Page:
Wednesday, April 9, 2014

THE CRUELEST FORM OF TORTURE: ONLY GEEKS SAY "APLEEKS"


Let me start by saying I have nothing against Geeks or appliqués.

In fact, some of my best friends are Geeks. OK, I can't say I'd be comfortable with one moving next door, but that doesn't mean I don't like them.

Appliqués of baby geeks No. 1554-available

I'm actually a very hip guy--I say gag when I really like something....AND I know geeks are cool now, so I accept their lifestyle choice. I just don't want my daughter marrying one.


Appliqué of another baby geek No. 4256-available

And to all you Geek Activists in San Francisco, please don't send me whiney texts about this. In San Francisco, everyone and everything has an activist group: Insects, Polyester, Dust Mites, Clams, you name it.


I myself am a Gerbil activist (along with other celebrities like Richard Gere). In fact, when biking to work I wear a Go!Cam on my noggin trying to capture videos of Gerbil abuse.

Just look at these adorable angels (OK, they're rodents, but what mom wouldn't want 1000 of them nesting in her nursery?).  I myself own three:

"Shrimp Boy"

"Plus-size"


and "Stretch"

Awwwwww, so cute, right? OK, so now that we're feeling all warm and fuzzy, let's talk about inhumane torture.

I'm talking about what's "going down" (hip right?) at Guantanamo Bay (pronounced WONTON-uh-mo, BAY): Waterboarding. Blasting the Red Hot Chili Peppers music day and night (this is not a joke-really-Google it). Solitary confinement with no access to Cool Ranch Doritos. They probably even use the tried and true "Iron Maiden." I think we can all agree these are barbaric forms of extracting information from terrorists as well as reappearing cast members on ABC's Scandal (ABC Thursdays at 10|9 central):


The Iron Maiden-ouch, ouch, ouchie!

But for an antique guy like me (no smart cracks about my age), the cruelest and most inhumane torture is having to listen to antique geeks constantly mispronounce one of the most common words in antique-speak: APPLIQUÉ.

It's pronounced "app-lick-KAY" but for some reason everyone says "app-PLEEK." ARRRGGHHH. And it's so darn easy to remember: just think of that catchy jingle from Kay Jewelers: (music) "Every kiss begins with Kay." And then think of its lesser known but equally delightful sister ditty, (music) "Every appliqué ends with Kay." Simple dimple.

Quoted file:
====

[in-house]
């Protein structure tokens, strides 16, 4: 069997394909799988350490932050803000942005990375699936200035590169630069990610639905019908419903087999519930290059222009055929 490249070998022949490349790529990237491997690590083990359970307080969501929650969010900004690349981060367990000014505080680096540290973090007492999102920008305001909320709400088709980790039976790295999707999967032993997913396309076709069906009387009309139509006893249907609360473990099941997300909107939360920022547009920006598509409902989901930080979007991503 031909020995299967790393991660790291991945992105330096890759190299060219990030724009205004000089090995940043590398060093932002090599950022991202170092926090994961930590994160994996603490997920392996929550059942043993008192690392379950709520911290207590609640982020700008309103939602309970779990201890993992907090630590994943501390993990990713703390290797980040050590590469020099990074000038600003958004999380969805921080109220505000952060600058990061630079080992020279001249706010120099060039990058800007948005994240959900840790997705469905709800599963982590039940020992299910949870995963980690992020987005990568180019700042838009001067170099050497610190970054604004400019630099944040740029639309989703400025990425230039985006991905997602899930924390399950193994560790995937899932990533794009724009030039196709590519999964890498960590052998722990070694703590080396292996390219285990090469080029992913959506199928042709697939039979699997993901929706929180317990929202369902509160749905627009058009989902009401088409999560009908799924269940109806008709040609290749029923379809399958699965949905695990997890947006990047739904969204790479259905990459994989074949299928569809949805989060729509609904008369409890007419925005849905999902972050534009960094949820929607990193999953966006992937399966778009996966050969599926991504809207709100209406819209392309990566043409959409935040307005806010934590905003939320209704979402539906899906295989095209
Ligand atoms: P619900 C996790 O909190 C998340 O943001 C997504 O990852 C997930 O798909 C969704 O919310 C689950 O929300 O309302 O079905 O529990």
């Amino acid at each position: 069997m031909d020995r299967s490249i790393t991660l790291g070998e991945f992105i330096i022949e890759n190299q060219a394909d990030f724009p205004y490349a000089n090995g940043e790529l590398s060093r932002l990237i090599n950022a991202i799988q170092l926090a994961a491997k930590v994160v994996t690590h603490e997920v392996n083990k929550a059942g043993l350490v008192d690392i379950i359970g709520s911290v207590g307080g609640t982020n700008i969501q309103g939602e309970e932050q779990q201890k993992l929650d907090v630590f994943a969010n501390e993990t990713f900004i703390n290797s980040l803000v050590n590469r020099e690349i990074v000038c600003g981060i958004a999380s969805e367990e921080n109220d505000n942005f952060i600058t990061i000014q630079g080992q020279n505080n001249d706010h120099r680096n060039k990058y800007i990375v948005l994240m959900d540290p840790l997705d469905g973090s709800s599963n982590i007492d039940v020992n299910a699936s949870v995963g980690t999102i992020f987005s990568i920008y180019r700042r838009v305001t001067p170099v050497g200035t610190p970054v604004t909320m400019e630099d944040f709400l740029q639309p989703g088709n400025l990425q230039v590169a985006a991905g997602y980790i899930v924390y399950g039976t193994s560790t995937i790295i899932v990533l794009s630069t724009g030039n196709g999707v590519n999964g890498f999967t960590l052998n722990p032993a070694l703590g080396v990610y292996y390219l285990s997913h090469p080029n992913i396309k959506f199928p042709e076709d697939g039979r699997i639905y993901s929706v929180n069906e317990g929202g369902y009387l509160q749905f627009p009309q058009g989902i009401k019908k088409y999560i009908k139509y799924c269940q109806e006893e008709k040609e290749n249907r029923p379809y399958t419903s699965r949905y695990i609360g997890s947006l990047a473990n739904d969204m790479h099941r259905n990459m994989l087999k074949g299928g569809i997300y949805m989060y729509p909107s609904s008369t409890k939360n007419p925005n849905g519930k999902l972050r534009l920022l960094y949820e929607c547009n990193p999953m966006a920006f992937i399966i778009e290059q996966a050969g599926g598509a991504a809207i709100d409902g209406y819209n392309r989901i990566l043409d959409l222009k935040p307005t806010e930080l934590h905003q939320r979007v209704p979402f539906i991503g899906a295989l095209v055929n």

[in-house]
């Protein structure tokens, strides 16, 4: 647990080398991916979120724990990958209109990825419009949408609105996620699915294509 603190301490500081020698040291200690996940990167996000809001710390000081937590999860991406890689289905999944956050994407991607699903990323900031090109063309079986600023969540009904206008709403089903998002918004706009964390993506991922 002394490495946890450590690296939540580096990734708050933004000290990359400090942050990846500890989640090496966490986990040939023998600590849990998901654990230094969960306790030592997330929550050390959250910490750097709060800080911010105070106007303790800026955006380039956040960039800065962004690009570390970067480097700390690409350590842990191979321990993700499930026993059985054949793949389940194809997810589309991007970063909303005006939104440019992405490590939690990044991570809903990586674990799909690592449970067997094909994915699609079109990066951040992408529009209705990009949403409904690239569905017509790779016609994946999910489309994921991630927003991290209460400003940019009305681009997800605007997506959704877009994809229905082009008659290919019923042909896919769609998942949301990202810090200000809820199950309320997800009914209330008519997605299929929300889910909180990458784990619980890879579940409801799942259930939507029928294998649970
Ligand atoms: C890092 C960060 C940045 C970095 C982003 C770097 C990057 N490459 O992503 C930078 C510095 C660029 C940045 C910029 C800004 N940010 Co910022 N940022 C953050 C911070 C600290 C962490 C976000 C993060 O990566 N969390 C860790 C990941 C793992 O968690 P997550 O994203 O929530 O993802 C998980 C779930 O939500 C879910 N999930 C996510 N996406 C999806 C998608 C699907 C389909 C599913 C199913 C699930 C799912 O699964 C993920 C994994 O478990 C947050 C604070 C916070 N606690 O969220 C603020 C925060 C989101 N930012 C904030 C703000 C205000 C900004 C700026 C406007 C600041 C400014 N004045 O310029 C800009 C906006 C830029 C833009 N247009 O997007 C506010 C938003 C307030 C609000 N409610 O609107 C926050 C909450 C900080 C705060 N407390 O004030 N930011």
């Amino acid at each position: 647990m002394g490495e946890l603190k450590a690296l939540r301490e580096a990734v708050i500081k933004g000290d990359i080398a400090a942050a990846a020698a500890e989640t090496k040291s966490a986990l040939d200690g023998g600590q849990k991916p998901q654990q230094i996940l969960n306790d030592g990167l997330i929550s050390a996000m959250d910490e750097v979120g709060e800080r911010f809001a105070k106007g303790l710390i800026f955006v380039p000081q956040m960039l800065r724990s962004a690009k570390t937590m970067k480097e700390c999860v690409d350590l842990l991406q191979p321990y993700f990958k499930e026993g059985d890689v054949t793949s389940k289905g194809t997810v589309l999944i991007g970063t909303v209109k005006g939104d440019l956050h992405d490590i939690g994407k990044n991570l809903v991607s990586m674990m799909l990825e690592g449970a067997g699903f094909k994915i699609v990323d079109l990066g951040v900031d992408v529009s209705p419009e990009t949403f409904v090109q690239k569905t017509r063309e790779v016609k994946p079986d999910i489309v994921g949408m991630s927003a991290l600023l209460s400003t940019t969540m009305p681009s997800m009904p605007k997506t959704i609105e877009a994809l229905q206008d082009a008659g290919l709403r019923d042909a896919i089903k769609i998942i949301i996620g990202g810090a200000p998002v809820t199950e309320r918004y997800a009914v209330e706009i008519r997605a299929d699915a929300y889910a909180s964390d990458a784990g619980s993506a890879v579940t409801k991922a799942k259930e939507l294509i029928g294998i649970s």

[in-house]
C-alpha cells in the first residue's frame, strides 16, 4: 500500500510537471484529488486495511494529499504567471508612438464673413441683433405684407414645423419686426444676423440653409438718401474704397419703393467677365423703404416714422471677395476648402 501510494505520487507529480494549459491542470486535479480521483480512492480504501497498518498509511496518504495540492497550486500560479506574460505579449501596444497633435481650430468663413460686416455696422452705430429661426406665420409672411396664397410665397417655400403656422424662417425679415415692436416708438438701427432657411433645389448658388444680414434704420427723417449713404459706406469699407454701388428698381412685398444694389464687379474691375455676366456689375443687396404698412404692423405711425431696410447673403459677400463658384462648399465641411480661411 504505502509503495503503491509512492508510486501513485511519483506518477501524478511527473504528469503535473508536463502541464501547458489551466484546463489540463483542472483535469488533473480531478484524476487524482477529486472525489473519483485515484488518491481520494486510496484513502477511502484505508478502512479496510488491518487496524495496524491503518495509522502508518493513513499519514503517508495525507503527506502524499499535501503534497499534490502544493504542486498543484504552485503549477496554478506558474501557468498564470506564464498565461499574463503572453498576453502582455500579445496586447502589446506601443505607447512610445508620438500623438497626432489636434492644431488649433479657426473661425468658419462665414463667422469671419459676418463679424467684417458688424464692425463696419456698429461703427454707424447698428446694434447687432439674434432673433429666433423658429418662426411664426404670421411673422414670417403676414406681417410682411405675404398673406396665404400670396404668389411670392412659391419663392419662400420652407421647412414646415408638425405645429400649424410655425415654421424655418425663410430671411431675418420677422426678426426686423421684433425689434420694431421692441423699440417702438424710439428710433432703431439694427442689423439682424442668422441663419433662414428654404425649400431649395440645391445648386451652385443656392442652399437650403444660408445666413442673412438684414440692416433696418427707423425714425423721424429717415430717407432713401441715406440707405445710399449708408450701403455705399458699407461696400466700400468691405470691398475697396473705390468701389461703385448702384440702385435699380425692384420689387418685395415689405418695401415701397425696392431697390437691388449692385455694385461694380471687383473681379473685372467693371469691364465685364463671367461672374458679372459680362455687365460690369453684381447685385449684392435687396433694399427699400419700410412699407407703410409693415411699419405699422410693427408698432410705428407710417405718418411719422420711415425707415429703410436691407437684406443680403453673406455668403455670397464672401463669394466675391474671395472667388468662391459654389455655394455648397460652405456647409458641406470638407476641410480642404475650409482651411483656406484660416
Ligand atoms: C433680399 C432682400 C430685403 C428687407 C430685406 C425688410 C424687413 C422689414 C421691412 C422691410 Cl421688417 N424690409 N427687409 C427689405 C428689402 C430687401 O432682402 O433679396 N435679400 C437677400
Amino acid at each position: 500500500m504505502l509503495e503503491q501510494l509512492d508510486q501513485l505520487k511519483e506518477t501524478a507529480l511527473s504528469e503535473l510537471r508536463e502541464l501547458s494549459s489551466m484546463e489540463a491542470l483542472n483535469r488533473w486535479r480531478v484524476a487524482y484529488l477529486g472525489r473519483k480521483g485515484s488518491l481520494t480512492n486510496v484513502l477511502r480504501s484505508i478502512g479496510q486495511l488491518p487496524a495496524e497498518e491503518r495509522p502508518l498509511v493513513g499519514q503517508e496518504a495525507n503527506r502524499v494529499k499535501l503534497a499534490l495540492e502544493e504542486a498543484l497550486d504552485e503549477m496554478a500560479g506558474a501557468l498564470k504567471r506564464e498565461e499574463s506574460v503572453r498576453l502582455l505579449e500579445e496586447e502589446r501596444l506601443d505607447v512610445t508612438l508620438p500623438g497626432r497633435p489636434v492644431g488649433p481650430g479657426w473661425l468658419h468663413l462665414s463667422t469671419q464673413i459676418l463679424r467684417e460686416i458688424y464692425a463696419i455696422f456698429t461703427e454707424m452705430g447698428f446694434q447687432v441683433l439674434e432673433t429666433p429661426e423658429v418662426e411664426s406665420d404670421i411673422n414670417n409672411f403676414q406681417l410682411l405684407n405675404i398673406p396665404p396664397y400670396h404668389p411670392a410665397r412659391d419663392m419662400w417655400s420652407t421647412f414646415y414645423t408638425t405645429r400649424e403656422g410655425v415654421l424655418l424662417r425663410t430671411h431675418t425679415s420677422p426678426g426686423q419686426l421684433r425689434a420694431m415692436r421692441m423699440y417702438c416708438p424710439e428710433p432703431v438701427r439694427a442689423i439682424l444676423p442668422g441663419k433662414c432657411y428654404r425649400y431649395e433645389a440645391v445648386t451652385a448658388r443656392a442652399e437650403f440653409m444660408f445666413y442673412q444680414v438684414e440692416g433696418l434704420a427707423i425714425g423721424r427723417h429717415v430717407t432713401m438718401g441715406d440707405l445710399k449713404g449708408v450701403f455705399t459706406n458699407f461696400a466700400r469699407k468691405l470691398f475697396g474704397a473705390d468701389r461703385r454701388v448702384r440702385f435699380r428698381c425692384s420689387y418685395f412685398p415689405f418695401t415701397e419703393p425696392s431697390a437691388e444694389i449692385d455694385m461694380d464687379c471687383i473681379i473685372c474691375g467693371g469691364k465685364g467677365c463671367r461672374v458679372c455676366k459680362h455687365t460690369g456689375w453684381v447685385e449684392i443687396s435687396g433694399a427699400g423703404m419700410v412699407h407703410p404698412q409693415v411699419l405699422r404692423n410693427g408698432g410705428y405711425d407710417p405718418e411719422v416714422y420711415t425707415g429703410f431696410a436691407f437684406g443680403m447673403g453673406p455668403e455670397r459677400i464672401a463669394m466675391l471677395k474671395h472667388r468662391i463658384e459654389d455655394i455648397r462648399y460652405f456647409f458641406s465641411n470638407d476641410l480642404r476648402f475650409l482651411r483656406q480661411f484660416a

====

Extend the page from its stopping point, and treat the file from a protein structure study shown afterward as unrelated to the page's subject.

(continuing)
I suspect all this appalling mispronunciation of "appliqué" started in 1978 with that disco crowd in New York City. Many of these glitterati were overly rich antique dealers who learned all the French they know at Studio 54 (while "powdering their noses" in the bathroom stalls with Bianca Jagger).


How do I know this? Well, the biggest disco hit of 1978 was the smash Le Freak C'est Chic (pronounced "leh freek say sheek.") So to me it's obvious that calling an appliqué an "App-LEEK" can be directly traced to drugs, alcohol, Studio 54 and some lousy DJ (now waiting tables at Chick-fil-A in Snellville, GA).

This is why I despise discos: BAD FRENCH. Damn you Steve Rubel!

The word appliqué is used a lot when talking antiques because it means so many things! It can mean a wall sconce, a bracket, an architectural element mounted on a wall, or a variety of pieces that are carved or molded and then overlayed on a larger piece.


OK, so now that we know how to pronounce appliqué, let's take a look at some.

Here's a beautiful pair of giltwood wall appliqués (also called trophies) currently hanging in our Gallery. The detail is extraordinary:


No. 3521-available

And this was an amazing pair we had from Florence, 18th c. Italian wrought iron, showing two of the Papal hats:

Sold